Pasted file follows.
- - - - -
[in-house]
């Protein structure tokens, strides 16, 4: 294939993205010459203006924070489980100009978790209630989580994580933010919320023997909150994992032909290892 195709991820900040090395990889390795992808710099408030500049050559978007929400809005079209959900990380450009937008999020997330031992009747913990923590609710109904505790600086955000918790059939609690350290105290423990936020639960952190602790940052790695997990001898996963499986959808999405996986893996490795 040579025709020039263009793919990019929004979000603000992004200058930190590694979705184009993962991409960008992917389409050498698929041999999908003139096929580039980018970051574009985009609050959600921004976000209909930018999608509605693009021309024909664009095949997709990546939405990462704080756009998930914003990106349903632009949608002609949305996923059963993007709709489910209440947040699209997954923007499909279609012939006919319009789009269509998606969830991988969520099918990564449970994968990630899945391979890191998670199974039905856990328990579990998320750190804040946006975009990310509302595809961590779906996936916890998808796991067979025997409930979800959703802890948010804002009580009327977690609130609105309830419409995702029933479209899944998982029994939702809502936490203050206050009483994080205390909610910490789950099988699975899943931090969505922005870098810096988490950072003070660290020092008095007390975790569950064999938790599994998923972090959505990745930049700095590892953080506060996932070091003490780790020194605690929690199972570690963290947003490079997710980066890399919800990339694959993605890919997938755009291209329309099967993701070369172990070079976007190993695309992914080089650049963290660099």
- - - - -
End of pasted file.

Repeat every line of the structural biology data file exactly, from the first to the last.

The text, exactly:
[in-house]
């Protein structure tokens, strides 16, 4: 294939993205010459203006924070489980100009978790209630989580994580933010919320023997909150994992032909290892 195709991820900040090395990889390795992808710099408030500049050559978007929400809005079209959900990380450009937008999020997330031992009747913990923590609710109904505790600086955000918790059939609690350290105290423990936020639960952190602790940052790695997990001898996963499986959808999405996986893996490795 040579025709020039263009793919990019929004979000603000992004200058930190590694979705184009993962991409960008992917389409050498698929041999999908003139096929580039980018970051574009985009609050959600921004976000209909930018999608509605693009021309024909664009095949997709990546939405990462704080756009998930914003990106349903632009949608002609949305996923059963993007709709489910209440947040699209997954923007499909279609012939006919319009789009269509998606969830991988969520099918990564449970994968990630899945391979890191998670199974039905856990328990579990998320750190804040946006975009990310509302595809961590779906996936916890998808796991067979025997409930979800959703802890948010804002009580009327977690609130609105309830419409995702029933479209899944998982029994939702809502936490203050206050009483994080205390909610910490789950099988699975899943931090969505922005870098810096988490950072003070660290020092008095007390975790569950064999938790599994998923972090959505990745930049700095590892953080506060996932070091003490780790020194605690929690199972570690963290947003490079997710980066890399919800990339694959993605890919997938755009291209329309099967993701070369172990070079976007190993695309992914080089650049963290660099």